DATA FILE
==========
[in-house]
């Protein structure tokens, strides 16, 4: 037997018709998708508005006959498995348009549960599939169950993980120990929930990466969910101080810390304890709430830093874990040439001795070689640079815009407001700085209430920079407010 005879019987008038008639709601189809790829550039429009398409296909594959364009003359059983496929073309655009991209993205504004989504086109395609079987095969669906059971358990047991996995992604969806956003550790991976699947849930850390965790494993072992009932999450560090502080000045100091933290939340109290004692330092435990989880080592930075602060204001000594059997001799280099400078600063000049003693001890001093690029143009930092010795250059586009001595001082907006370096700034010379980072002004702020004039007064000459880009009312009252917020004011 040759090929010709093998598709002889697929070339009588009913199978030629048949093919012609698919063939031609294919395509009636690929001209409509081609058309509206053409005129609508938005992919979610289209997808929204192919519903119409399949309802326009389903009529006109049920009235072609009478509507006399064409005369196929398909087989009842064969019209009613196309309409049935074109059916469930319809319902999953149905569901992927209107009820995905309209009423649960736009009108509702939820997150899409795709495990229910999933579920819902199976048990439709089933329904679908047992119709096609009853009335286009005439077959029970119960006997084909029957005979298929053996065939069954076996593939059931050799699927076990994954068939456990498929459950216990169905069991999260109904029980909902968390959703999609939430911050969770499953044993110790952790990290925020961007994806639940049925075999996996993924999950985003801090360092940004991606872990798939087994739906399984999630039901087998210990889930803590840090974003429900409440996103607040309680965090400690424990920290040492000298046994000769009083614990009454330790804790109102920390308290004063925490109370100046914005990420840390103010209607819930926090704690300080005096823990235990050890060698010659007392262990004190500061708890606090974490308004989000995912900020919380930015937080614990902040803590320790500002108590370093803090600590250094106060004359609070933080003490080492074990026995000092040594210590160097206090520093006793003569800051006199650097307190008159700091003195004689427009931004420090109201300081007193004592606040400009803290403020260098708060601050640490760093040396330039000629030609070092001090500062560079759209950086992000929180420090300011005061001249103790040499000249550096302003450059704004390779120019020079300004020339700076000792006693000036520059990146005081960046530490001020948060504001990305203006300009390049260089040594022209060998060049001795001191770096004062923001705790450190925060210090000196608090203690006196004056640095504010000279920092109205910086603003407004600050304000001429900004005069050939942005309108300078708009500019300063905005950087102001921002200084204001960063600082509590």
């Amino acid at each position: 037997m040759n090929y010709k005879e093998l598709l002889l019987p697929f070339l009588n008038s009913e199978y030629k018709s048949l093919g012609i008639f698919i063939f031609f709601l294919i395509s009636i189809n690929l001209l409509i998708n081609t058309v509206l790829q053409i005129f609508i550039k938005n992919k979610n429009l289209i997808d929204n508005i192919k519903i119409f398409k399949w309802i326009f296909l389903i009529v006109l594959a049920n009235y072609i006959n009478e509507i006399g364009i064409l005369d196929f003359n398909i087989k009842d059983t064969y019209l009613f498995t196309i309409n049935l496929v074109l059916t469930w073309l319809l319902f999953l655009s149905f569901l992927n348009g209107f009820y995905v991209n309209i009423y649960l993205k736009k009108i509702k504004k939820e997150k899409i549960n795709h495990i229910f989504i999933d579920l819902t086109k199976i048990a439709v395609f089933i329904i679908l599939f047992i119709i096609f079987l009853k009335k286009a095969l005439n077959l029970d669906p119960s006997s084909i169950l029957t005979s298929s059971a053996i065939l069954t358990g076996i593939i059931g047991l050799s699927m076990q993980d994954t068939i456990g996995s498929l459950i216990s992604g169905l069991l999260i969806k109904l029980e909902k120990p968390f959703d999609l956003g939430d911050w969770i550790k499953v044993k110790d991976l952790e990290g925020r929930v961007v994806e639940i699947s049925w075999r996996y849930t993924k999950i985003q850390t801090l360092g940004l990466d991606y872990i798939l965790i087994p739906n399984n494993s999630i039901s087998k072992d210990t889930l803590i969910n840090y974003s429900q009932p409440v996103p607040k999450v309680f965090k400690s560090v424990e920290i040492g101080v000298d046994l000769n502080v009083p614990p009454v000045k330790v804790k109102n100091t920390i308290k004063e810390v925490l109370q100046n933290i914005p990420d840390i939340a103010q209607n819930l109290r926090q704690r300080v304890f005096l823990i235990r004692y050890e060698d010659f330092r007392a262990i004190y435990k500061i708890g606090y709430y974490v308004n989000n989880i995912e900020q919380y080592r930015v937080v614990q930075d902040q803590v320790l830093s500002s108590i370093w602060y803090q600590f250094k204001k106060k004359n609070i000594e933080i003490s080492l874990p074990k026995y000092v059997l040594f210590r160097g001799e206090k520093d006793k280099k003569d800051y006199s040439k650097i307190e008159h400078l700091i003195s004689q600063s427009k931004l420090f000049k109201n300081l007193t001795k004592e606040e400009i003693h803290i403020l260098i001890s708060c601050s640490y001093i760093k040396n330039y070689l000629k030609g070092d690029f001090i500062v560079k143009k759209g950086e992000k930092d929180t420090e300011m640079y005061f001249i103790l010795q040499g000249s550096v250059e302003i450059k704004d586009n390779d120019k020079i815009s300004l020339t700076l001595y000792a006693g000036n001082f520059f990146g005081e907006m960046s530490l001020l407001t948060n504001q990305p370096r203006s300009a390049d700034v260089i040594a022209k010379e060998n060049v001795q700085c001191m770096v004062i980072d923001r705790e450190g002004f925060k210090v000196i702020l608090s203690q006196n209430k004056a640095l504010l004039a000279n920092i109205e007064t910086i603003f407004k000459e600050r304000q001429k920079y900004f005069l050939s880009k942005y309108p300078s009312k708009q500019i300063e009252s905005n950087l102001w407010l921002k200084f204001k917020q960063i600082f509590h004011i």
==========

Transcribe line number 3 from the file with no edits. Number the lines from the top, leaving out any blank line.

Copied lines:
């Amino acid at each position: 037997m040759n090929y010709k005879e093998l598709l002889l019987p697929f070339l009588n008038s009913e199978y030629k018709s048949l093919g012609i008639f698919i063939f031609f709601l294919i395509s009636i189809n690929l001209l409509i998708n081609t058309v509206l790829q053409i005129f609508i550039k938005n992919k979610n429009l289209i997808d929204n508005i192919k519903i119409f398409k399949w309802i326009f296909l389903i009529v006109l594959a049920n009235y072609i006959n009478e509507i006399g364009i064409l005369d196929f003359n398909i087989k009842d059983t064969y019209l009613f498995t196309i309409n049935l496929v074109l059916t469930w073309l319809l319902f999953l655009s149905f569901l992927n348009g209107f009820y995905v991209n309209i009423y649960l993205k736009k009108i509702k504004k939820e997150k899409i549960n795709h495990i229910f989504i999933d579920l819902t086109k199976i048990a439709v395609f089933i329904i679908l599939f047992i119709i096609f079987l009853k009335k286009a095969l005439n077959l029970d669906p119960s006997s084909i169950l029957t005979s298929s059971a053996i065939l069954t358990g076996i593939i059931g047991l050799s699927m076990q993980d994954t068939i456990g996995s498929l459950i216990s992604g169905l069991l999260i969806k109904l029980e909902k120990p968390f959703d999609l956003g939430d911050w969770i550790k499953v044993k110790d991976l952790e990290g925020r929930v961007v994806e639940i699947s049925w075999r996996y849930t993924k999950i985003q850390t801090l360092g940004l990466d991606y872990i798939l965790i087994p739906n399984n494993s999630i039901s087998k072992d210990t889930l803590i969910n840090y974003s429900q009932p409440v996103p607040k999450v309680f965090k400690s560090v424990e920290i040492g101080v000298d046994l000769n502080v009083p614990p009454v000045k330790v804790k109102n100091t920390i308290k004063e810390v925490l109370q100046n933290i914005p990420d840390i939340a103010q209607n819930l109290r926090q704690r300080v304890f005096l823990i235990r004692y050890e060698d010659f330092r007392a262990i004190y435990k500061i708890g606090y709430y974490v308004n989000n989880i995912e900020q919380y080592r930015v937080v614990q930075d902040q803590v320790l830093s500002s108590i370093w602060y803090q600590f250094k204001k106060k004359n609070i000594e933080i003490s080492l874990p074990k026995y000092v059997l040594f210590r160097g001799e206090k520093d006793k280099k003569d800051y006199s040439k650097i307190e008159h400078l700091i003195s004689q600063s427009k931004l420090f000049k109201n300081l007193t001795k004592e606040e400009i003693h803290i403020l260098i001890s708060c601050s640490y001093i760093k040396n330039y070689l000629k030609g070092d690029f001090i500062v560079k143009k759209g950086e992000k930092d929180t420090e300011m640079y005061f001249i103790l010795q040499g000249s550096v250059e302003i450059k704004d586009n390779d120019k020079i815009s300004l020339t700076l001595y000792a006693g000036n001082f520059f990146g005081e907006m960046s530490l001020l407001t948060n504001q990305p370096r203006s300009a390049d700034v260089i040594a022209k010379e060998n060049v001795q700085c001191m770096v004062i980072d923001r705790e450190g002004f925060k210090v000196i702020l608090s203690q006196n209430k004056a640095l504010l004039a000279n920092i109205e007064t910086i603003f407004k000459e600050r304000q001429k920079y900004f005069l050939s880009k942005y309108p300078s009312k708009q500019i300063e009252s905005n950087l102001w407010l921002k200084f204001k917020q960063i600082f509590h004011i």